Diners in and around Washington have much to be grateful for this season: a German-inspired dining (and drinking) destination, an exciting new Chinese restaurant from one of the region’s best chefs, and an expanded interior — and menu — at a popular Italian outpost.
Tom Sietsema’s 2022 Fall Dining Guide
For sure, it tastes as if Christmas came early for food lovers. Check out these gifts:
Approaching the new Garten in Severna Park, a patron can see how owners Jeremy and Michelle Hoffman were captivated by the acre or so of property in Anne Arundel County when it became available. The combination of a plot of wildflowers and the good bones left behind by Cafe Bretton charm the senses, and the couple, who also own Preserve in Annapolis, have only enhanced the grounds, which now include a beehive and a shop devoted to natural wines.
As the name suggests, the restaurant, which opens with a patio and comes with two fireplaces inside, is German. Contentment comes by way of a couple of grilled sausages, maybe bratwurst and knackwurst courtesy of Binkert’s in Baltimore, flanked with braised red cabbage that balances tang and sweetness.
But start with a dip: dilly smoked salmon shot through with capers or spinach that’s threaded with sauerkraut and accompanied by warm pretzel rolls. The sleeper on the list is a warm brie sandwich, sweetened with figs and crisped with apple, recommended by one of the most attentive servers in recent memory, former government contractor and real estate agent Steve Case. The miss is a pot pie composed of chicken, corn and enough salt to qualify as a promotion by Morton’s.
The kitchen, led by chef de cuisine Greg Anderson, reveals a playful side with its sauces. Dutch lebneh is rich with cream cheese and potent with garlic. “Campfire” sauce pays respects to the Red Robin burger chain, says Jeremy Hoffman of the condiment whipped up from barbecue sauce, mayonnaise, liquid smoke and chipotle — in your face and direct as “Yellowstone’s” Beth Dutton.
Bees, a passion of Michelle Hoffman’s, insinuate themselves outside, where they’re painted on Garten’s handsome facade, and in the glass. It’s smiles all around at the sight of the Tipsy Winnie: gin, cava, Meyer lemon and honey sipped from a Pooh-shaped jar.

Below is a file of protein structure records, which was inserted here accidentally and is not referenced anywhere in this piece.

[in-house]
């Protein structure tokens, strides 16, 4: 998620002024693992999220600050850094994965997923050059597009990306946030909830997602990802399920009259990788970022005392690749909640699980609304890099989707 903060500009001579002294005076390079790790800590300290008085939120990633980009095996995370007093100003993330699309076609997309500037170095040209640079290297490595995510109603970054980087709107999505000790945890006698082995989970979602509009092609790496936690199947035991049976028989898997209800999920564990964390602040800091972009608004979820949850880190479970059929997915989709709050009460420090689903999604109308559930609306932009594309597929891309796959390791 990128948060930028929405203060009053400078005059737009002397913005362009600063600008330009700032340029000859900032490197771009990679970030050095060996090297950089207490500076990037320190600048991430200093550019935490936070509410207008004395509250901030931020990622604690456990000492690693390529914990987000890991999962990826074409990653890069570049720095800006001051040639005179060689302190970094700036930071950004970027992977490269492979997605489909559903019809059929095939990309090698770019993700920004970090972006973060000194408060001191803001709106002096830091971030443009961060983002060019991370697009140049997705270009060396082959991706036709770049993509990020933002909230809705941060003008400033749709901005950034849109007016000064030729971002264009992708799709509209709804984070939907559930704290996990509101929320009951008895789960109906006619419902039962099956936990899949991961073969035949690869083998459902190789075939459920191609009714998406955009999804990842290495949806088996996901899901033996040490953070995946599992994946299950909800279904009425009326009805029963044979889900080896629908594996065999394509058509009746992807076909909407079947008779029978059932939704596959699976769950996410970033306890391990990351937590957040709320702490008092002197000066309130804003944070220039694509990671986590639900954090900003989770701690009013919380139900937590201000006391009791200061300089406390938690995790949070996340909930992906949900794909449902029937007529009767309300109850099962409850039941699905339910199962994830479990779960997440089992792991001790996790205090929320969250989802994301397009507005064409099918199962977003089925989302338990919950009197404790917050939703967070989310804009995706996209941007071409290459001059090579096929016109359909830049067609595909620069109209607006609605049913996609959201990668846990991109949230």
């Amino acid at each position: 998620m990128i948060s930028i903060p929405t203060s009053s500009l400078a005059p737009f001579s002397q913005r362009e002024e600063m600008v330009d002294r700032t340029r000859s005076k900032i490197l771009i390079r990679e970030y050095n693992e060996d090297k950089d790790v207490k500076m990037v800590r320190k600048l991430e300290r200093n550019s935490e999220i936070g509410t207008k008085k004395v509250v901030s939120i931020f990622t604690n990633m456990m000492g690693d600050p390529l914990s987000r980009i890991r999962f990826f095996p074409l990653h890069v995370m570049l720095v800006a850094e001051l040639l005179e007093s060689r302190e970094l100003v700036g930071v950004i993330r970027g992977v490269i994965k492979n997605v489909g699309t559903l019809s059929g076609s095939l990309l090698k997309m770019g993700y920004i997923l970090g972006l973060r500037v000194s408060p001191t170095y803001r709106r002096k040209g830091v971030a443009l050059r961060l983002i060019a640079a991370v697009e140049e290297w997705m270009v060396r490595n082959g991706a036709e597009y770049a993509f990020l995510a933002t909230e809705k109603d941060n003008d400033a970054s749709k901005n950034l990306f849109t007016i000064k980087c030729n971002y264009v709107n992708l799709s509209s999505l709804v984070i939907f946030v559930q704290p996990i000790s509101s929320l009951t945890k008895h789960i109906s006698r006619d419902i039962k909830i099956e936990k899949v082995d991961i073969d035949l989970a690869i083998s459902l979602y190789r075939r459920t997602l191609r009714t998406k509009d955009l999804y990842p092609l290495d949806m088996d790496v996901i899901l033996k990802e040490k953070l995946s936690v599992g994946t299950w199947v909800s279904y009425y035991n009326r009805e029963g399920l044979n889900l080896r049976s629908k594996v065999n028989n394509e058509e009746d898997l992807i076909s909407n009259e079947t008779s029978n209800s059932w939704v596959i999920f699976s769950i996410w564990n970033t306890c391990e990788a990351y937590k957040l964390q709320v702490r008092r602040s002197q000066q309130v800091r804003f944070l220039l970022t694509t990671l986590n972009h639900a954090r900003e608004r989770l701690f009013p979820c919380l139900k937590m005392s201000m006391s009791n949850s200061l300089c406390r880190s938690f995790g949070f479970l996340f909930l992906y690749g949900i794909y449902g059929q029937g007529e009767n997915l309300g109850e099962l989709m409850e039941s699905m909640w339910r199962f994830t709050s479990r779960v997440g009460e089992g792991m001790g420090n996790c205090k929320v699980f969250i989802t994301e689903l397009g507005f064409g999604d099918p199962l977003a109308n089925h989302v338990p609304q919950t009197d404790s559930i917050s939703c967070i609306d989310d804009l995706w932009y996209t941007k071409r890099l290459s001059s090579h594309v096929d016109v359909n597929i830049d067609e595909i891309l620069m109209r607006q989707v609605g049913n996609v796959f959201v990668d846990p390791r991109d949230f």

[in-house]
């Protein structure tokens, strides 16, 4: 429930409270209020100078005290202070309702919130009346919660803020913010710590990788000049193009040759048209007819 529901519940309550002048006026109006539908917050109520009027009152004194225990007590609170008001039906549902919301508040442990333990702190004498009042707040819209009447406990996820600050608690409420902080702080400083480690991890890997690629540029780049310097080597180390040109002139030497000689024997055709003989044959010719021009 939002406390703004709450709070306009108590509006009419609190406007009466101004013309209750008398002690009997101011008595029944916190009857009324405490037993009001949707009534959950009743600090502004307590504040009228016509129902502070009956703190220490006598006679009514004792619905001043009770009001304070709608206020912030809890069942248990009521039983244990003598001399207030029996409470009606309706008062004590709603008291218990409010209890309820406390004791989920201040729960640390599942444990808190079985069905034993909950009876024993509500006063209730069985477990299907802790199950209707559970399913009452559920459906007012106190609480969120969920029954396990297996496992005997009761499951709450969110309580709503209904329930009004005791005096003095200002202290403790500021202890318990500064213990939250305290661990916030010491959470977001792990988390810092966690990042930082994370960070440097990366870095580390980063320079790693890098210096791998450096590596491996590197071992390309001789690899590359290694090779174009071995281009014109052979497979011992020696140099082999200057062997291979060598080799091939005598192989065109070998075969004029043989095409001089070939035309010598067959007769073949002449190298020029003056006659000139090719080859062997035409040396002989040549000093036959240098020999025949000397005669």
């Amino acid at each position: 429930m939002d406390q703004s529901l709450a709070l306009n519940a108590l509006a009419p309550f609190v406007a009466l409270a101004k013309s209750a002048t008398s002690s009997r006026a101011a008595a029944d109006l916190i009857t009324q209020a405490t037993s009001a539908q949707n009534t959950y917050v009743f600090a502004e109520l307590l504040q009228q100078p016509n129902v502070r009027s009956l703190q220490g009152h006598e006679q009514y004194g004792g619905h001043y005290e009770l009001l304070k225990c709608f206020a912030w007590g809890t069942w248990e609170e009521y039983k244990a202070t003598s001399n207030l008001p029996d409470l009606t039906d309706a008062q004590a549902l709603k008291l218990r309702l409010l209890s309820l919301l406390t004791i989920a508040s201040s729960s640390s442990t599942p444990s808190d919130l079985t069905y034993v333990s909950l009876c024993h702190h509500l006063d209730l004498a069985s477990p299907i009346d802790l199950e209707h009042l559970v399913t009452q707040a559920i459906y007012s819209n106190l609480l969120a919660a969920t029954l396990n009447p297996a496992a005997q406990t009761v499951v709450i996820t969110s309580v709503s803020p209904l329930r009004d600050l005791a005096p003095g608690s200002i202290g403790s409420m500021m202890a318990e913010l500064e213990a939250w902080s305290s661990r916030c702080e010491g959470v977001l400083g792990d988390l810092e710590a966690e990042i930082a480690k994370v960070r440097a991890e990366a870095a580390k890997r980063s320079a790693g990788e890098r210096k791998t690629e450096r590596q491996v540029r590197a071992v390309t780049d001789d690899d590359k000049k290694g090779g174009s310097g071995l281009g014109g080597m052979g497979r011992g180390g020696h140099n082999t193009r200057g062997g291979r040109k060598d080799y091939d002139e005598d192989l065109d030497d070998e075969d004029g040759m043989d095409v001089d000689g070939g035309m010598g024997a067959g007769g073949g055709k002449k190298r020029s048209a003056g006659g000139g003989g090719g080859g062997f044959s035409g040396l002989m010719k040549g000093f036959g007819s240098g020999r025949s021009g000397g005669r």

849 Baltimore Annapolis Blvd., Severna Park, Md. 443-261-3905. garten-eats.com. Open for indoor and outdoor dining. Sandwiches and platters $14 to $27.
No one goes to this south Indian outpost in Northern Virginia for the attention or the ambiance. Honestly, I’ve had sunnier service encounters at the DMV, and the sole splash of color in the square, low-ceilinged dining room is a screen above the counter displaying photos of meatless dishes.
Give it a whirl anyway. Amma Vegetarian Kitchen is all about the food — crepelike dosas, made from a batter of fermented rice and lentils, and pancake-esque uttapam — whose taste testers include the mother of owner Saku Nair. Amma translates from Malayalam, the official language of the state of Kerala in India, as “mother,” he says. “Mother is where everything starts.” For quality control, Nair says, he brings dishes to his own amma, 87-year-old Rajamma Devakiamma, for her input, although he’s quick to credit his wife, Sridevi Nair, as “an excellent cook, too.”
You can roam in many directions on the menu. My routine is the Amma feast, which lives up to its description and is priced to please at $13. Picture warm-spiced chickpeas, cooling raita, the lentil stew sambar and the coconut-refreshed vegetable medley known as aviyal — everything partnered with steamed rice and breads including chapati and papadum. The spread also includes rasam, tomato soup ignited with black pepper and tangy with tamarind, and a little cup of semiya payasam, a loose pudding flavored with cardamom and threaded with vermicelli.